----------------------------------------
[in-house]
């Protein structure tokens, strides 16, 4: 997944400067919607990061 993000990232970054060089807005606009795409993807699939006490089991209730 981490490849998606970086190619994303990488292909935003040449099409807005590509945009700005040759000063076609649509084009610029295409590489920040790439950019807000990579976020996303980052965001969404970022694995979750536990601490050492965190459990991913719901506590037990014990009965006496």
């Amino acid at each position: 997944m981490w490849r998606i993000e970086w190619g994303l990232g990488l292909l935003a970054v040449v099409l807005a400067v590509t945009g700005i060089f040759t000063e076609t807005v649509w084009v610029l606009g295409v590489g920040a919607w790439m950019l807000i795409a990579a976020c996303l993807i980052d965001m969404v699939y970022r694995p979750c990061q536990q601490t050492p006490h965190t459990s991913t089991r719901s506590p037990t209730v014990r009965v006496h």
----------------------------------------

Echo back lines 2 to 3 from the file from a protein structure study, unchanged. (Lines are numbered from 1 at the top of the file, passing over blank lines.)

């Protein structure tokens, strides 16, 4: 997944400067919607990061 993000990232970054060089807005606009795409993807699939006490089991209730 981490490849998606970086190619994303990488292909935003040449099409807005590509945009700005040759000063076609649509084009610029295409590489920040790439950019807000990579976020996303980052965001969404970022694995979750536990601490050492965190459990991913719901506590037990014990009965006496």
């Amino acid at each position: 997944m981490w490849r998606i993000e970086w190619g994303l990232g990488l292909l935003a970054v040449v099409l807005a400067v590509t945009g700005i060089f040759t000063e076609t807005v649509w084009v610029l606009g295409v590489g920040a919607w790439m950019l807000i795409a990579a976020c996303l993807i980052d965001m969404v699939y970022r694995p979750c990061q536990q601490t050492p006490h965190t459990s991913t089991r719901s506590p037990t209730v014990r009965v006496h």